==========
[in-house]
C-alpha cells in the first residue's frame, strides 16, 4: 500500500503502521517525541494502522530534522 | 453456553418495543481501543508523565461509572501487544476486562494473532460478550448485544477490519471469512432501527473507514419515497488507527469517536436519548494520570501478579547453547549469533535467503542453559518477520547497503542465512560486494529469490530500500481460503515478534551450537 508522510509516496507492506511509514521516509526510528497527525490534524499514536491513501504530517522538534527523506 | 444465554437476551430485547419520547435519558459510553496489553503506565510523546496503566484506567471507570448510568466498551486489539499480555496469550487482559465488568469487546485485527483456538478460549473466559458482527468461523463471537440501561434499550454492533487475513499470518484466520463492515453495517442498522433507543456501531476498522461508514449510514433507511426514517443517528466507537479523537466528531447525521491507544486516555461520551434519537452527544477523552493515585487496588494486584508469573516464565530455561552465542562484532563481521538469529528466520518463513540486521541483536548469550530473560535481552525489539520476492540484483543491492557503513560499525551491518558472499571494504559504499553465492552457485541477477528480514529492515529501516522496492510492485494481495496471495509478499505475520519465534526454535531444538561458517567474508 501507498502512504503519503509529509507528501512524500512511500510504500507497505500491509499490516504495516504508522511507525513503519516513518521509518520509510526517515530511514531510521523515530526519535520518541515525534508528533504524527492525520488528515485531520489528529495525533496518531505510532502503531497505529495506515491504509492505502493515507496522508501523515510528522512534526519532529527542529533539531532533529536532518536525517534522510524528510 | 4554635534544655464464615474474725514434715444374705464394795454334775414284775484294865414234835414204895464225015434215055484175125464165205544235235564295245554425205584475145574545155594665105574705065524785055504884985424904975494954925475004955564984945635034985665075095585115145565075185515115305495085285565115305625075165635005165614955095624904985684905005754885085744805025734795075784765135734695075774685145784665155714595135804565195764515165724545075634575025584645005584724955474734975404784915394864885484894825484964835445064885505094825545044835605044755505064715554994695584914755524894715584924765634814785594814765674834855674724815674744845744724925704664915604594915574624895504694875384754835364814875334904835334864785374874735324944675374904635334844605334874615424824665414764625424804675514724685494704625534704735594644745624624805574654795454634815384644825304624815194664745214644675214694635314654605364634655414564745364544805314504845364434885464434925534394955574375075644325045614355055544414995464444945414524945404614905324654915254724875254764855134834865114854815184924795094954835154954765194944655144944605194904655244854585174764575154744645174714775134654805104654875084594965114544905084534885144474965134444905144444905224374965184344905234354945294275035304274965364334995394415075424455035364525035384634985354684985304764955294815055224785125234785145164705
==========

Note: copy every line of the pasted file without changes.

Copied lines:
[in-house]
C-alpha cells in the first residue's frame, strides 16, 4: 500500500503502521517525541494502522530534522 | 453456553418495543481501543508523565461509572501487544476486562494473532460478550448485544477490519471469512432501527473507514419515497488507527469517536436519548494520570501478579547453547549469533535467503542453559518477520547497503542465512560486494529469490530500500481460503515478534551450537 508522510509516496507492506511509514521516509526510528497527525490534524499514536491513501504530517522538534527523506 | 444465554437476551430485547419520547435519558459510553496489553503506565510523546496503566484506567471507570448510568466498551486489539499480555496469550487482559465488568469487546485485527483456538478460549473466559458482527468461523463471537440501561434499550454492533487475513499470518484466520463492515453495517442498522433507543456501531476498522461508514449510514433507511426514517443517528466507537479523537466528531447525521491507544486516555461520551434519537452527544477523552493515585487496588494486584508469573516464565530455561552465542562484532563481521538469529528466520518463513540486521541483536548469550530473560535481552525489539520476492540484483543491492557503513560499525551491518558472499571494504559504499553465492552457485541477477528480514529492515529501516522496492510492485494481495496471495509478499505475520519465534526454535531444538561458517567474508 501507498502512504503519503509529509507528501512524500512511500510504500507497505500491509499490516504495516504508522511507525513503519516513518521509518520509510526517515530511514531510521523515530526519535520518541515525534508528533504524527492525520488528515485531520489528529495525533496518531505510532502503531497505529495506515491504509492505502493515507496522508501523515510528522512534526519532529527542529533539531532533529536532518536525517534522510524528510 | 4554635534544655464464615474474725514434715444374705464394795454334775414284775484294865414234835414204895464225015434215055484175125464165205544235235564295245554425205584475145574545155594665105574705065524785055504884985424904975494954925475004955564984945635034985665075095585115145565075185515115305495085285565115305625075165635005165614955095624904985684905005754885085744805025734795075784765135734695075774685145784665155714595135804565195764515165724545075634575025584645005584724955474734975404784915394864885484894825484964835445064885505094825545044835605044755505064715554994695584914755524894715584924765634814785594814765674834855674724815674744845744724925704664915604594915574624895504694875384754835364814875334904835334864785374874735324944675374904635334844605334874615424824665414764625424804675514724685494704625534704735594644745624624805574654795454634815384644825304624815194664745214644675214694635314654605364634655414564745364544805314504845364434885464434925534394955574375075644325045614355055544414995464444945414524945404614905324654915254724875254764855134834865114854815184924795094954835154954765194944655144944605194904655244854585174764575154744645174714775134654805104654875084594965114544905084534885144474965134444905144444905224374965184344905234354945294275035304274965364334995394415075424455035364525035384634985354684985304764955294815055224785125234785145164705